Opinion | A Refusenik in a Country at War

Opinion | A Refusenik in a Country at War

‘Avital! Avital! Avital!” Natan Sharansky calls out his wife’s name in quick and anxious succession, the last time in a loud bellow. Minutes into our interview by Zoom from his house in Jerusalem, he’s worried his grandchildren haven’t had lunch. “Because of the war, everybody is crazy,” he says. “My son-in-law is in the war, so all the grandkids are here”—eight in total, ranging in age from 1 to 13, the children of his daughters, Hannah and Rachel. “It’s a good time to fuel yourself on family love.”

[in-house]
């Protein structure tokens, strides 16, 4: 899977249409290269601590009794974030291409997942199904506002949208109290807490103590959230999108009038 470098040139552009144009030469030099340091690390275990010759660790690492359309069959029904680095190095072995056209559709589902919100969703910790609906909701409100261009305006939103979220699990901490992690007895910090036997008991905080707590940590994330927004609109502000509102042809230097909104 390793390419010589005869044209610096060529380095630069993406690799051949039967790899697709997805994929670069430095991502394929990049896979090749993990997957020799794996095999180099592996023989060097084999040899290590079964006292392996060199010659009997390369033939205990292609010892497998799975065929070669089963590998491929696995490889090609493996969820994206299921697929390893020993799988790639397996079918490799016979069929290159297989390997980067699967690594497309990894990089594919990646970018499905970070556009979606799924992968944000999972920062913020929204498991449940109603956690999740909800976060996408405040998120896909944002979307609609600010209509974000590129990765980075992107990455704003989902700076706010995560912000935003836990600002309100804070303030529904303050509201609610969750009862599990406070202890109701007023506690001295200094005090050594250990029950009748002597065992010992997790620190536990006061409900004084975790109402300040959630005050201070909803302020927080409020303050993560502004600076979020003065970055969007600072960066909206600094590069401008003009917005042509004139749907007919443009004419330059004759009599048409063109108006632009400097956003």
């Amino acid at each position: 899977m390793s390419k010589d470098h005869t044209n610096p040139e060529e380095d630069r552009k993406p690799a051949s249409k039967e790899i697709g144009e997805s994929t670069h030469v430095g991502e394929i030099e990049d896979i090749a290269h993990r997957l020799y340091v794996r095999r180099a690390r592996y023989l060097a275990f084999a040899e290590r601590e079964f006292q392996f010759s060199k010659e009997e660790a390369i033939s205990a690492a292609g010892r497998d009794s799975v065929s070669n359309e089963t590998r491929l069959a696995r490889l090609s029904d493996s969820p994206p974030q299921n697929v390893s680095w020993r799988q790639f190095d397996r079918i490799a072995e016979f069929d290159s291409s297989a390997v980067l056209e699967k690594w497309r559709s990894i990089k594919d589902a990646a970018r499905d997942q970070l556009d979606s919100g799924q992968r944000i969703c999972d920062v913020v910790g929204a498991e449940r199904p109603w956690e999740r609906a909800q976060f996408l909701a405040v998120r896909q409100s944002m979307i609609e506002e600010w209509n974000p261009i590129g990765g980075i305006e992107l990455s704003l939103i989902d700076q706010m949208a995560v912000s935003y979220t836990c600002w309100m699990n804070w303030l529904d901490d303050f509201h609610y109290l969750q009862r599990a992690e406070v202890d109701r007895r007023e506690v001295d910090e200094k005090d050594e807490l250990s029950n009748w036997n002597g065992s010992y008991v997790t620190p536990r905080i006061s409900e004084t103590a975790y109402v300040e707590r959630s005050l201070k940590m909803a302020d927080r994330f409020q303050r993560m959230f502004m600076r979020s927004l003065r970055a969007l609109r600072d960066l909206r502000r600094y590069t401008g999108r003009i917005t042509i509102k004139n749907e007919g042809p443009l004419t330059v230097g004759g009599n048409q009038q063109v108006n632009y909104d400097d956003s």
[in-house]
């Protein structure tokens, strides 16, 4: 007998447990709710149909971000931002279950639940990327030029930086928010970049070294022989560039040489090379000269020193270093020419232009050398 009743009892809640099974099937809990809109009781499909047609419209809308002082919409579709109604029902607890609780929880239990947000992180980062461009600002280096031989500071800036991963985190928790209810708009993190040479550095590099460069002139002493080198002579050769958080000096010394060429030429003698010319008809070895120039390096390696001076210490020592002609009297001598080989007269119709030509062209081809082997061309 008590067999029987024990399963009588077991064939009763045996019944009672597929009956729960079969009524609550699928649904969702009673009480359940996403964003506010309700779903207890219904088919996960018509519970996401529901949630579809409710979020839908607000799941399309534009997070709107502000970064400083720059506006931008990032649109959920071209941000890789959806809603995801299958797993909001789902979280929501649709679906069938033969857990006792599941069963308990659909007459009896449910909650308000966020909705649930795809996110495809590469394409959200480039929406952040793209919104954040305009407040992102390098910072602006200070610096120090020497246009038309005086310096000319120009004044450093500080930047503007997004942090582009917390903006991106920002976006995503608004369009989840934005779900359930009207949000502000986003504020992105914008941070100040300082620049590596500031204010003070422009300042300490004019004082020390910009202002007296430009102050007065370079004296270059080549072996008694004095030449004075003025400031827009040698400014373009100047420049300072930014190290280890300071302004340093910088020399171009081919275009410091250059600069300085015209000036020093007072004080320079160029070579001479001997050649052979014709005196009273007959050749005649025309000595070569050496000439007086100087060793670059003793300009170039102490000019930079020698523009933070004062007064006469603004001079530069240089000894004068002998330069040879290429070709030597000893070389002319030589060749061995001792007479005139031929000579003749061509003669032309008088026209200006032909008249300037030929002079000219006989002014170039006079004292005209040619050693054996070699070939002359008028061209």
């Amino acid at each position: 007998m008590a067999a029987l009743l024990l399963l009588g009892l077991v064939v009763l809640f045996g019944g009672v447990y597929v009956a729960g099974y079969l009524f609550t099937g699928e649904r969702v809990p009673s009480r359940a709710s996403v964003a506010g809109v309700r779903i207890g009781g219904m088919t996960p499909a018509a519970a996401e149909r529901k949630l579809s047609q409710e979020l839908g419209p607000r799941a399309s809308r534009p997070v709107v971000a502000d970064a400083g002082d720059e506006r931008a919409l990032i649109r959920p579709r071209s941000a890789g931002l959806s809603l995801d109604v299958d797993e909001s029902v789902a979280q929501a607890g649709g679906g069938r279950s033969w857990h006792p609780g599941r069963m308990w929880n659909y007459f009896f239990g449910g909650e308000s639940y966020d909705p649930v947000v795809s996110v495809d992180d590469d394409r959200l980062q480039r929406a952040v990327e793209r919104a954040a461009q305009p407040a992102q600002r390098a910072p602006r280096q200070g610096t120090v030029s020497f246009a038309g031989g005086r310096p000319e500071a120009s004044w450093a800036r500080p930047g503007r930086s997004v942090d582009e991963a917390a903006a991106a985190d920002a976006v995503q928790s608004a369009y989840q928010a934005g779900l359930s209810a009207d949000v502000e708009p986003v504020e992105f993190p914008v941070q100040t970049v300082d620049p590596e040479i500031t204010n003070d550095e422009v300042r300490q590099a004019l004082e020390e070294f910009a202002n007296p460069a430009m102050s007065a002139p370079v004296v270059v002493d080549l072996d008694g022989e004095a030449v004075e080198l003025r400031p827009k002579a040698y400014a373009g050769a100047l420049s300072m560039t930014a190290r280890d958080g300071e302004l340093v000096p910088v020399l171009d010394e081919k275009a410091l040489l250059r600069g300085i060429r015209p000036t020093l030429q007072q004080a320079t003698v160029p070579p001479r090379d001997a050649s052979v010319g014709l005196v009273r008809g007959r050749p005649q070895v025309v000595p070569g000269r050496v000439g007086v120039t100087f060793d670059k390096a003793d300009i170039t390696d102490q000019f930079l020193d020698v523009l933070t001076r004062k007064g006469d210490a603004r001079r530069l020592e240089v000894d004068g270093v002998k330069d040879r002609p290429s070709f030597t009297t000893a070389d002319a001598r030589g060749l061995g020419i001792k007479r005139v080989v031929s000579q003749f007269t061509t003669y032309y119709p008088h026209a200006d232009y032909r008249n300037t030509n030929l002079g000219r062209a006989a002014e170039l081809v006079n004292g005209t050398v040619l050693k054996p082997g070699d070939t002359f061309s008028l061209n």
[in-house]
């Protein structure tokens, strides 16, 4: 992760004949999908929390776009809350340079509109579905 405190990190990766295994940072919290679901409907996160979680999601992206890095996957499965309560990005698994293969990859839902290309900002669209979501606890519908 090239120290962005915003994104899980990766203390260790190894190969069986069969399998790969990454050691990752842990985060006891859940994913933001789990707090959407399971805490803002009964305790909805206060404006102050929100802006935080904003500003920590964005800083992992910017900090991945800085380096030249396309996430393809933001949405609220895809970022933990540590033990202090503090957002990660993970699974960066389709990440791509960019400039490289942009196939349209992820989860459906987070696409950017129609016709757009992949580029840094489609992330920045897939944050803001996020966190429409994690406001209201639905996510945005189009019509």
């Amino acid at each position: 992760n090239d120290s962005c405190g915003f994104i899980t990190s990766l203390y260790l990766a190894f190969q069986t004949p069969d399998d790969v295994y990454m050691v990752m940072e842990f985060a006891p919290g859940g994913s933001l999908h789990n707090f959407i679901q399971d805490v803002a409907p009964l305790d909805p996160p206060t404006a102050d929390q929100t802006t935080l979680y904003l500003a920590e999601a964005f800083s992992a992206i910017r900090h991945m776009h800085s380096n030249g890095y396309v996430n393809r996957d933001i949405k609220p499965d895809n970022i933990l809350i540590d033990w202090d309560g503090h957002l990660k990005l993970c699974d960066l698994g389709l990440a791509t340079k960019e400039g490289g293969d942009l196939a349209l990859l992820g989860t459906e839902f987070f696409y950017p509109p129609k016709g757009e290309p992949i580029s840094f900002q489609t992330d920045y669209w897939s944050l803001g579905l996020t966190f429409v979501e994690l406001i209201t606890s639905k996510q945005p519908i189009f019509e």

An Israeli politician and human-rights advocate, Mr. Sharansky was once the best-known refusenik—a name for Soviet Jews who were denied permission to emigrate to Israel. In February 1986, he became “the first political prisoner released by Mikhail Gorbachev.” He served as a cabinet minister in every Israeli government from 1996 to 2005, including a stint as Ariel Sharon’s deputy prime minister from 2001 to 2003.

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